According to graphics chip-maker NVIDIA (NASDAQ: NVDA ) , the market for games sold on Google's (NASDAQ: GOOG ) (NASDAQ: GOOGL ) popular Android platform will be worth $12 billion by the end of 2016. Although NVIDIA doesn't sell games directly to end users, it does hope to capitalize on this booming industry through the sale of performance-oriented mobile processors as well as other gaming-related hardware.
A two-pronged approach
NVIDIA has a long history as a graphics chip designer. It, along with longtime rival Advanced Micro Devices (NASDAQ: AMD ) , designs powerful graphics processors that go into consumer PCs, professional workstations, and even supercomputers.
However, in order to capitalize on the smartphone and tablet opportunities from a chip perspective, NVIDIA can't just sell stand-alone graphics processors -- it needs to provide highly integrated processors (known as "systems-on-chip") in order to be successful in the ultra-mobile device market.
Such chips integrate a host of sub-components, which include central processing units, graphics processors, dedicated video and image processors, and, in some cases, even cellular modems. NVIDIA's line of such products is sold under the "Tegra" brand.
In addition to offering mobile processors to third-party device vendors, the company has also been designing and selling its own gaming-oriented mobile computing devices (powered by its Tegra processors). To date, the company has released a handheld gaming device known as Shield Portable and a gaming-oriented tablet known as the Shield Tablet.
There's some interesting stuff going on here, so let's take a closer look.
A focus on performance with Tegra
NVIDIA's strategy with Tegra has evolved over time. Initially, the company appeared very interested in going after a large part of the mobile market, gunning for premium devices (tablets and higher-end phones) with one line of processors and for more mainstream smartphones with another.
However, according to Jen-Hsun Huang in an interview with CNET, NVIDIA's experience with its mainstream-focused Tegra 4i platform taught the company a valuable lesson.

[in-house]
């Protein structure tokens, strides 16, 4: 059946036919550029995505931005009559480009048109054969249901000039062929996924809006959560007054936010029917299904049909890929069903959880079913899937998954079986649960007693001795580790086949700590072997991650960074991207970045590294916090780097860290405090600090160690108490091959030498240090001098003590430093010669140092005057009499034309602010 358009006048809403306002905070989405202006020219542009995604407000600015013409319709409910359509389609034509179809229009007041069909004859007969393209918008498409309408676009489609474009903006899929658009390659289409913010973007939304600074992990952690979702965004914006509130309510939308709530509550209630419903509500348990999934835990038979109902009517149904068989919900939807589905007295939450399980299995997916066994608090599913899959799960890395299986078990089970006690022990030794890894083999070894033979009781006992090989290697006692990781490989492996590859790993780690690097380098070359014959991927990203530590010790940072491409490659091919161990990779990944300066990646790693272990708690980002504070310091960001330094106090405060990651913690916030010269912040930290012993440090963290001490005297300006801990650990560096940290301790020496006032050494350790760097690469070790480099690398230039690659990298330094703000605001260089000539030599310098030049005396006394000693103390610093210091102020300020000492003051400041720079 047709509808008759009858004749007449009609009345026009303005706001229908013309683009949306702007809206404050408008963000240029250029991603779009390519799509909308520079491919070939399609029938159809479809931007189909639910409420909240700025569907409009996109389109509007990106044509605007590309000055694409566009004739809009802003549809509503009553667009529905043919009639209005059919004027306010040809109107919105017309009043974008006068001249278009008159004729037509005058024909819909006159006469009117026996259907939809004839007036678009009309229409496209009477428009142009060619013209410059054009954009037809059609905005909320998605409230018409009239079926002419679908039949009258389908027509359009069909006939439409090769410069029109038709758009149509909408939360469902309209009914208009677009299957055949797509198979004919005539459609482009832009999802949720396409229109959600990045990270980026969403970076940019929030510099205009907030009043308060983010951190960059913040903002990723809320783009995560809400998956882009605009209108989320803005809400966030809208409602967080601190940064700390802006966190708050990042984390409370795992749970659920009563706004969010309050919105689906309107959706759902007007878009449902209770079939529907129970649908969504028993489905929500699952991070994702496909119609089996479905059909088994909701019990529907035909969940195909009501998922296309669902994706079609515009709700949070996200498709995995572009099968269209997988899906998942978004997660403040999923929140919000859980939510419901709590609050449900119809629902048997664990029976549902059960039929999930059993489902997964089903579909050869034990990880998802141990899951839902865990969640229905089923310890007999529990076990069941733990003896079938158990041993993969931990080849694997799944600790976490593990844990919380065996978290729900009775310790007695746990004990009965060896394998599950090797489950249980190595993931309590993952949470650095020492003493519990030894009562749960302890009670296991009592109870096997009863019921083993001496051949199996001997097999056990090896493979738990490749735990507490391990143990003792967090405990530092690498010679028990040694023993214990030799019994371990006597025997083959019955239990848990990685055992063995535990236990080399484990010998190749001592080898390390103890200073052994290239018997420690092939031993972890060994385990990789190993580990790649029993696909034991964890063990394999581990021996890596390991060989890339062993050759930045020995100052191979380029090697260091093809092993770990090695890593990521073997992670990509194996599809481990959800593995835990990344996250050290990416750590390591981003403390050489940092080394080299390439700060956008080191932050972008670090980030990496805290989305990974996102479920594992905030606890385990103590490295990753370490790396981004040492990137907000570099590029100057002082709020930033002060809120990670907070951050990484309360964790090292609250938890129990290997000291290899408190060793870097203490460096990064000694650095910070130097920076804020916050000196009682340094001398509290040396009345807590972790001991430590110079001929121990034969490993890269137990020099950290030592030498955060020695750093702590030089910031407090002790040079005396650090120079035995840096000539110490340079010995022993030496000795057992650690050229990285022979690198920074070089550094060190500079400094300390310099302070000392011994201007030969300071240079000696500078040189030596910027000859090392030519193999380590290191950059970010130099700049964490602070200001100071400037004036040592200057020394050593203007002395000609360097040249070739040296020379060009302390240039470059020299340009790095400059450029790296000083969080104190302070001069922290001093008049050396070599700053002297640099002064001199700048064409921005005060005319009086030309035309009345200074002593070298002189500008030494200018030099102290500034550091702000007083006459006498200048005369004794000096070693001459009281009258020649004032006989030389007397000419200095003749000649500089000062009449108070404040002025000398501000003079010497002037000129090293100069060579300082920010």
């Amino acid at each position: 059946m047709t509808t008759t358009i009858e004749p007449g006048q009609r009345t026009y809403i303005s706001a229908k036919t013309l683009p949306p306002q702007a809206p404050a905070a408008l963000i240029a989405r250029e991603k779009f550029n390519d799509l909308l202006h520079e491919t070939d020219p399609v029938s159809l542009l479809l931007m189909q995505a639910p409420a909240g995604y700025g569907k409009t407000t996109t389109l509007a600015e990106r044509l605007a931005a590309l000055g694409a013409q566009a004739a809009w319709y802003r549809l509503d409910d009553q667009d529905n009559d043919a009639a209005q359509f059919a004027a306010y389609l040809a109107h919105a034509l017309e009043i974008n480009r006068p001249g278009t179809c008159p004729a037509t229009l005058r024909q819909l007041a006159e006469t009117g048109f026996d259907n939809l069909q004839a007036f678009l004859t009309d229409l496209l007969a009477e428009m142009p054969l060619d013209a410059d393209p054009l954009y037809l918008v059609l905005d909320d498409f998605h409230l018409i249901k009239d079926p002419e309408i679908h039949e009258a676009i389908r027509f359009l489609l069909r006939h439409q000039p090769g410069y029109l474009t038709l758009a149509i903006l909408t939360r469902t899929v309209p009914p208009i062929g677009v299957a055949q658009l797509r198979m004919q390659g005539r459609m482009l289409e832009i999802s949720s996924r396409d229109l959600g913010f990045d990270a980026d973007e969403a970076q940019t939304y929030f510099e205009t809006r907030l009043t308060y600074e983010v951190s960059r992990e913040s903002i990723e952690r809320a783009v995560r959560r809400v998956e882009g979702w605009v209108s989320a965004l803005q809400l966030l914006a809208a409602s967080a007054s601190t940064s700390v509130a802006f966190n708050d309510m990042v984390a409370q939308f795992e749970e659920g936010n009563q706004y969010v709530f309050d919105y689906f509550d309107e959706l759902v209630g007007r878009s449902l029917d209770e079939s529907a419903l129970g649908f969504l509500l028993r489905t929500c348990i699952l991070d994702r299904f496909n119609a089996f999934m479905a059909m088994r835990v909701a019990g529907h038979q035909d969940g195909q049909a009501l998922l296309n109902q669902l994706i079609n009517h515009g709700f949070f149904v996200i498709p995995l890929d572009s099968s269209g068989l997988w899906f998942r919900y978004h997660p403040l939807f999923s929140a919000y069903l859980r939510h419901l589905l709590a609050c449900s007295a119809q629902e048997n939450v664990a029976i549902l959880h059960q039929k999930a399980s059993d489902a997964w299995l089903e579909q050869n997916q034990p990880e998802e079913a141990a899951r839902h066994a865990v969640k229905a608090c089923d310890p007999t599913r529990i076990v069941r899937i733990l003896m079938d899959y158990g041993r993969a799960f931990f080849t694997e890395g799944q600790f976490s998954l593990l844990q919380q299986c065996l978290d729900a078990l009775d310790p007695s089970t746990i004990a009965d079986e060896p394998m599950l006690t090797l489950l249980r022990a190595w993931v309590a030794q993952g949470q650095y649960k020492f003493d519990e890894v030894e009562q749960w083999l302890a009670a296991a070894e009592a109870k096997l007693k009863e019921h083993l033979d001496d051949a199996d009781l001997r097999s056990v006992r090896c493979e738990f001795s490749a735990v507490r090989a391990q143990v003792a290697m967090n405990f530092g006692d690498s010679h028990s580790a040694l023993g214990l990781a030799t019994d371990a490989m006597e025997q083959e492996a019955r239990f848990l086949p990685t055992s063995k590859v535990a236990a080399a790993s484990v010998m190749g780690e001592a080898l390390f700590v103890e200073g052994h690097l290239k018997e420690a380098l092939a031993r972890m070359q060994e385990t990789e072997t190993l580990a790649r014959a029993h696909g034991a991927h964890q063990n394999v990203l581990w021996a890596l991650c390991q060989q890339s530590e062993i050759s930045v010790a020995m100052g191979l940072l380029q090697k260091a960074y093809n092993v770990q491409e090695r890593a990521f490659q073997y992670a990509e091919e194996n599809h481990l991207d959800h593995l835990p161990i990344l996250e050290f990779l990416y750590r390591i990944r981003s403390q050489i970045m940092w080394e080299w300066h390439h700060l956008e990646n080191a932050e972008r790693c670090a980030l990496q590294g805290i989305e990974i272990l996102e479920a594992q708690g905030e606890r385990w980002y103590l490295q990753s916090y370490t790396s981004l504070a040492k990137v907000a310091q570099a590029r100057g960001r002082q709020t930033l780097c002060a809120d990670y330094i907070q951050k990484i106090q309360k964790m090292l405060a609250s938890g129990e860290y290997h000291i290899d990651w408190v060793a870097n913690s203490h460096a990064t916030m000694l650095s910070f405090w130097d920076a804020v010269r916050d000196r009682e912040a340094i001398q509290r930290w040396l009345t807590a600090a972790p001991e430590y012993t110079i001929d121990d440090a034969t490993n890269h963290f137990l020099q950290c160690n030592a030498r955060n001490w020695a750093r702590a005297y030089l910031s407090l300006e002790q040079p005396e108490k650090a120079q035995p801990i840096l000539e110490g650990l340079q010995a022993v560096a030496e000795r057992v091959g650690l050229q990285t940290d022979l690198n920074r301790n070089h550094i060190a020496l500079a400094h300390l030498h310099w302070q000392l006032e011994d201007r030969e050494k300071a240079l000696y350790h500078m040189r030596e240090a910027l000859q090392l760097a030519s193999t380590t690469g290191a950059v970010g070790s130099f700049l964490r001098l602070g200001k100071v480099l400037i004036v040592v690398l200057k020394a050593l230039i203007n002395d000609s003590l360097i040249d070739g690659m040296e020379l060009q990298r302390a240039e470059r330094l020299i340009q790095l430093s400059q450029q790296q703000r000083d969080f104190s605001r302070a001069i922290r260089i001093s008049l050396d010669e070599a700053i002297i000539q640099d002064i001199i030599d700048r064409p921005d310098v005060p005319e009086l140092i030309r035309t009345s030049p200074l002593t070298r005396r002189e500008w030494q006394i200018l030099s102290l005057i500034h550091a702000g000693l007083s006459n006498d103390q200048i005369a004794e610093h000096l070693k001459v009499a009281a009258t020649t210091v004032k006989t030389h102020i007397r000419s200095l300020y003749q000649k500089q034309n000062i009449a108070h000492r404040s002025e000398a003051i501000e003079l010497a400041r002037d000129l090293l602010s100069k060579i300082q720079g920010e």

"I think that for mainstream phones, there's one strategy that really works right now, which is price. That's not our differentiator," Huang said.
So, what exactly is NVIDIA's differentiator?
"[O]ur phone and device strategy is to focus on performance-oriented devices -- devices where performance and differentiation matter" said Nick Stam, senior director of technical marketing for NVIDIA in an email exchange. "[W]e partner with people that are looking for that performance differentiation and coolness factor."
Does Tegra K1 measure up?
NVIDIA's latest mobile processor is known as the Tegra K1, and it has shown up in a couple of performance-focused devices so far: the Xiaomi MiPad and NVIDIA's own Shield Tablet. Does it live up to the company's claims?
According to AnandTech, "the Tegra K1 is easily the fastest in all of [its] GPU benchmarks."
In a follow up piece, AnandTech noted that the Tegra K1 "delivers immense amounts of performance when necessary, but manages to sustain low temperatures and long battery life when it isn't."
Additionally, in my exchange with Stam, I raised the question of whether the Tegra K1 -- which has yet to show up in a commercially available smartphone -- could potentially power smartphones.
"Tegra K1 can deliver the best performance in a superphone power budget," Stam replied, presumably referring to larger-screen devices like the Xiaomi Mi3 (which comes with a 5-inch 1920-by-1080 display).
The second part of the equation: Shield
While NVIDIA still supplies Tegra processors to third-party device vendors, it has also begun to design and sell its own Tegra-powered devices under the "Shield" branding.
Last year, the company released a product known as the Shield Portable -- a handheld, Android-based gaming device. This year, NVIDIA followed that up with an 8-inch tablet known as the Shield Tablet. According to Stam, these Shield-branded products are intended to "leverage Android and build a gaming platform out of it."
While the company doesn't explicitly break out Shield revenue, the original Shield portable didn't do much to stop the 48% year-over-year decline in NVIDIA's Tegra revenue in fiscal 2014. However, the Shield tablet may fare better as it is, in the words of Engadget, "a solid, worthwhile 8-inch Android tablet in its own right, and it happens to have a host of novel features, to boot."
Though the company's Tegra business doing much better this year (up 35% and 200% year-over-year during the first two quarters of fiscal 2015), it's not yet clear how much of the company's Tegra revenue will come from device sales against more traditional chip sales. Nevertheless, if the Shield products turn out to generate material revenue, the company could choose to break out those sales numbers later on.
Foolish bottom line
Though NVIDIA's strategy to address the mobile gaming market has evolved markedly over time, it's clear that the goal is to try to compete in markets where its experience in developing gaming-oriented products will be valuable.
If there really is a market for, as Stam puts it, for "gamers that also want a tablet," NVIDIA seems well-positioned to capitalize on that demand with Tegra and Shield. Investors will likely get a much better picture of what this opportunity could ultimately amount to as the next 12-18 months play out.
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